Australian vice chancellors have greater power to sack staff following an Industrial Relations Commission decision.
The federal commission accepted proposals by the vice chancellors to simplify dismissal procedures after two years of dispute, including strikes and work bans, between universities and academics.
Under the new regulations, a vice chancellor has the sole authority to impose penalties, including dismissal in the case of serious misconduct. This compares with the former complex procedures that had to be followed when academics were charged with misconduct, unsatisfactory performance or whose positions had become redundant.
The commission rejected union arguments that internal tribunals set up to investigate claims of misconduct or unsatisfactory performance should continue to have the power to recommend what action should be taken. In future, the committees will only have an advisory or fact-finding role.
But the National Tertiary Education Union immediately warned that academics would take whatever action was necessary to protect themselves if vice chancellors seized the new powers to sack staff or impose redundancies.
Grahame McCulloch, union general secretary, said local branches would be far more aggressive in seeking job security guarantees during enterprise bargaining negotiations as a result of the long-awaited decision.
"The finding is a grave disappointment as it has confirmed the increasing trend towards central management authority in universities, at the expense of proper collegial processes," Mr McCulloch said.
"The power to make recommendations on penalties has been taken away from appropriately constituted collegial committees and handed to each vice chancellor. Based on experience, the union is not convinced that all vice chancellors will use these powers appropriately."
In 1993, the Australian Higher Education Industrial Association, which represents universities at the commission asked it to vary the industrial award covering academic working conditions so as to make it easier for vice chancellors to sack staff.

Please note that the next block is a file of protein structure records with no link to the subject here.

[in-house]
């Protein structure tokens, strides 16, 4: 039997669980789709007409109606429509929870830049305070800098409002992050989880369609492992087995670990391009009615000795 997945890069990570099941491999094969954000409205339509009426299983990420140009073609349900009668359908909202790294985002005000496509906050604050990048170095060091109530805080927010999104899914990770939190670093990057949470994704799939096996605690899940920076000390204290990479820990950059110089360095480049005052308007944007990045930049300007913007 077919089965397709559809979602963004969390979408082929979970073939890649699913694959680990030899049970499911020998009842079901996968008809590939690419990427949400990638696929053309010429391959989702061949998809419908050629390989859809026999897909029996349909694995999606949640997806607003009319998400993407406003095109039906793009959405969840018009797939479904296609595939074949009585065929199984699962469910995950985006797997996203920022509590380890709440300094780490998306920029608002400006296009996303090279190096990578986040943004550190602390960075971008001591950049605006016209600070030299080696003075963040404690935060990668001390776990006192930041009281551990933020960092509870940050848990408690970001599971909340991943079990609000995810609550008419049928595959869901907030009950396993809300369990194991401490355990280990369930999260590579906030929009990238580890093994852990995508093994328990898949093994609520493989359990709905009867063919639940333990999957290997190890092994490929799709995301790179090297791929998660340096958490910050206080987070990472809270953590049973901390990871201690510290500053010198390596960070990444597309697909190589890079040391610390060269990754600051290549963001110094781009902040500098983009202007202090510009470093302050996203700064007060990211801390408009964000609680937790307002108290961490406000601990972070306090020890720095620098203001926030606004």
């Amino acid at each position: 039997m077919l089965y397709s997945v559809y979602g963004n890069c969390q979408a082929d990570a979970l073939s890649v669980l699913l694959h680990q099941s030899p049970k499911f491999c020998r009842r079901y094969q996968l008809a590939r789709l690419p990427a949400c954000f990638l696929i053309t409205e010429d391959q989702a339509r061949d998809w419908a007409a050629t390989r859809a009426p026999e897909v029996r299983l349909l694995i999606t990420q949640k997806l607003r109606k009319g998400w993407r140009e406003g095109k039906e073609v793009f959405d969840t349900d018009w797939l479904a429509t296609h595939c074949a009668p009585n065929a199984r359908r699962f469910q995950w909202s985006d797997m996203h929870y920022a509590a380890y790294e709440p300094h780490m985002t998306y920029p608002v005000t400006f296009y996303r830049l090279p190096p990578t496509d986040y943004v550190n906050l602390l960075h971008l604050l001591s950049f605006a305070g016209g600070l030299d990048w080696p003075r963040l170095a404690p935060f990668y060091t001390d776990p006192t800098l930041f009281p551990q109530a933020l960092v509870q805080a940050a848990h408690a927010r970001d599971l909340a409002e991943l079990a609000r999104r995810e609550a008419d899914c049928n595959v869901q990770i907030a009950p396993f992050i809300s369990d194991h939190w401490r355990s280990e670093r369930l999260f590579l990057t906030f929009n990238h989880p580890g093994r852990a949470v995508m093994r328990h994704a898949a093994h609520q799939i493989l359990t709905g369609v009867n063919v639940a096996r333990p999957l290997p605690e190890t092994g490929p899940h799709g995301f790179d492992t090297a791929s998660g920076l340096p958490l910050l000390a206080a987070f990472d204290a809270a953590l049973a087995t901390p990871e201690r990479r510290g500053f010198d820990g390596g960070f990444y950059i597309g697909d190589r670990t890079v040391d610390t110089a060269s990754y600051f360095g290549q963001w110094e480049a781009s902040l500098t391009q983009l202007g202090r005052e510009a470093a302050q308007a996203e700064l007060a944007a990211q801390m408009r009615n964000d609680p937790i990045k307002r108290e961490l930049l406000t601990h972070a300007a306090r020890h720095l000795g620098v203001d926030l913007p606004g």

Russell Blackford, association executive director, said the changes would make the award more user-friendly. "We now have a more streamlined set of provisions, with the major difference being that the chief executive officer has the final say," he said.
Academics would still enjoy greater protection than in the private sector, Dr Blackford said. He dismissed as provocative union claims that collegial processes or academic freedom were threatened. "University employers have a strong commitment to protecting collegiality and the freedom of academics to propound and debate unpopular and controversial ideas," he said. "The reality is that tough management decisions must be made by the organisation's chief executive, not a committee of academics."
Mr McCulloch said that although the union was deeply disappointed with some aspects of the commission's decision, it was pleased several of its submissions had been adopted. He welcomed retention of the definitions of misconduct and serious misconduct from the old award, and the fact that an academic could only be dismissed if serious misconduct was proved.